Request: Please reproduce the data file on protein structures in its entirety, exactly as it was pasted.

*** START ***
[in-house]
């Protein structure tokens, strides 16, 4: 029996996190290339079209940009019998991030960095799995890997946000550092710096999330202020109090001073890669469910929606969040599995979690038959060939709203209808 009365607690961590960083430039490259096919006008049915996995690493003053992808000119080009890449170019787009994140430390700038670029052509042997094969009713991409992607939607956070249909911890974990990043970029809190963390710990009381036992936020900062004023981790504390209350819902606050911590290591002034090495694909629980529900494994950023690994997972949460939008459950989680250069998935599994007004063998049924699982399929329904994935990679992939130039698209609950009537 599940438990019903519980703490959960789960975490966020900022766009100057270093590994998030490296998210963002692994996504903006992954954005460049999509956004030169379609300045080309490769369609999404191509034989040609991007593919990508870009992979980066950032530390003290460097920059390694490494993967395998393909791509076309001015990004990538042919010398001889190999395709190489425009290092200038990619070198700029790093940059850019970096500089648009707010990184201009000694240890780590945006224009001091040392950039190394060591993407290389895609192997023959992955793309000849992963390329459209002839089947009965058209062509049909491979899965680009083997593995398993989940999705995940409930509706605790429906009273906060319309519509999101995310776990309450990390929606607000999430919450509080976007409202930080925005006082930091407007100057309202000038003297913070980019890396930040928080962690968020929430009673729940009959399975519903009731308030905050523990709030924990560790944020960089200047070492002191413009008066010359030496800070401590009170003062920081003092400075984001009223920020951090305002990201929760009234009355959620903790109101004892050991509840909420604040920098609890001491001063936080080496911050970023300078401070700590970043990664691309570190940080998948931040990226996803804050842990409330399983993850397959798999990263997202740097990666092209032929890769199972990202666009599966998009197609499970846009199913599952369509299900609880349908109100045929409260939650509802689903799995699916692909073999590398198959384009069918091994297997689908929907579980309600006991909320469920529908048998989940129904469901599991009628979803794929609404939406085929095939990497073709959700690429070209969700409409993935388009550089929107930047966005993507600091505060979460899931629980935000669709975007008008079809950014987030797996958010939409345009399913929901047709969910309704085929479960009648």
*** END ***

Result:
[in-house]
């Protein structure tokens, strides 16, 4: 029996996190290339079209940009019998991030960095799995890997946000550092710096999330202020109090001073890669469910929606969040599995979690038959060939709203209808 009365607690961590960083430039490259096919006008049915996995690493003053992808000119080009890449170019787009994140430390700038670029052509042997094969009713991409992607939607956070249909911890974990990043970029809190963390710990009381036992936020900062004023981790504390209350819902606050911590290591002034090495694909629980529900494994950023690994997972949460939008459950989680250069998935599994007004063998049924699982399929329904994935990679992939130039698209609950009537 599940438990019903519980703490959960789960975490966020900022766009100057270093590994998030490296998210963002692994996504903006992954954005460049999509956004030169379609300045080309490769369609999404191509034989040609991007593919990508870009992979980066950032530390003290460097920059390694490494993967395998393909791509076309001015990004990538042919010398001889190999395709190489425009290092200038990619070198700029790093940059850019970096500089648009707010990184201009000694240890780590945006224009001091040392950039190394060591993407290389895609192997023959992955793309000849992963390329459209002839089947009965058209062509049909491979899965680009083997593995398993989940999705995940409930509706605790429906009273906060319309519509999101995310776990309450990390929606607000999430919450509080976007409202930080925005006082930091407007100057309202000038003297913070980019890396930040928080962690968020929430009673729940009959399975519903009731308030905050523990709030924990560790944020960089200047070492002191413009008066010359030496800070401590009170003062920081003092400075984001009223920020951090305002990201929760009234009355959620903790109101004892050991509840909420604040920098609890001491001063936080080496911050970023300078401070700590970043990664691309570190940080998948931040990226996803804050842990409330399983993850397959798999990263997202740097990666092209032929890769199972990202666009599966998009197609499970846009199913599952369509299900609880349908109100045929409260939650509802689903799995699916692909073999590398198959384009069918091994297997689908929907579980309600006991909320469920529908048998989940129904469901599991009628979803794929609404939406085929095939990497073709959700690429070209969700409409993935388009550089929107930047966005993507600091505060979460899931629980935000669709975007008008079809950014987030797996958010939409345009399913929901047709969910309704085929479960009648």